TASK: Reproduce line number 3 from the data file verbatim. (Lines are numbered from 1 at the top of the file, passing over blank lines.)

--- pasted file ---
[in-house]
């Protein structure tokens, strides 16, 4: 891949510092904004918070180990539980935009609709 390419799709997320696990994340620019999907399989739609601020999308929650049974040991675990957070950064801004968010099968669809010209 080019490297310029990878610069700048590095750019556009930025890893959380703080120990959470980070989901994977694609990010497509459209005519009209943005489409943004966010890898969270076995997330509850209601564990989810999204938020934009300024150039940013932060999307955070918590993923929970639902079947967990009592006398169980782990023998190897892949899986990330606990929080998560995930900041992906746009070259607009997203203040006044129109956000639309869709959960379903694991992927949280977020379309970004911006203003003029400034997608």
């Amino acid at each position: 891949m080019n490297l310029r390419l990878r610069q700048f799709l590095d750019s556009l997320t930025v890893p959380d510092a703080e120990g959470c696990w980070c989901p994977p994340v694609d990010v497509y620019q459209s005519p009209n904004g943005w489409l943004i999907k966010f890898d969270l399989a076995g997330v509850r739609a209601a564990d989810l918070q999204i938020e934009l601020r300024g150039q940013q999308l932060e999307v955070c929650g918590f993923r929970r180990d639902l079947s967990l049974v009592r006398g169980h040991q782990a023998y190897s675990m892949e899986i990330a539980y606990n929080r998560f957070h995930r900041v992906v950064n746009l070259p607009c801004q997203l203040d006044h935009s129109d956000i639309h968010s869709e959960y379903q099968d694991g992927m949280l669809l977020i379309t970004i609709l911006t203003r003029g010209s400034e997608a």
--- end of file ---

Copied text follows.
């Amino acid at each position: 891949m080019n490297l310029r390419l990878r610069q700048f799709l590095d750019s556009l997320t930025v890893p959380d510092a703080e120990g959470c696990w980070c989901p994977p994340v694609d990010v497509y620019q459209s005519p009209n904004g943005w489409l943004i999907k966010f890898d969270l399989a076995g997330v509850r739609a209601a564990d989810l918070q999204i938020e934009l601020r300024g150039q940013q999308l932060e999307v955070c929650g918590f993923r929970r180990d639902l079947s967990l049974v009592r006398g169980h040991q782990a023998y190897s675990m892949e899986i990330a539980y606990n929080r998560f957070h995930r900041v992906v950064n746009l070259p607009c801004q997203l203040d006044h935009s129109d956000i639309h968010s869709e959960y379903q099968d694991g992927m949280l669809l977020i379309t970004i609709l911006t203003r003029g010209s400034e997608a």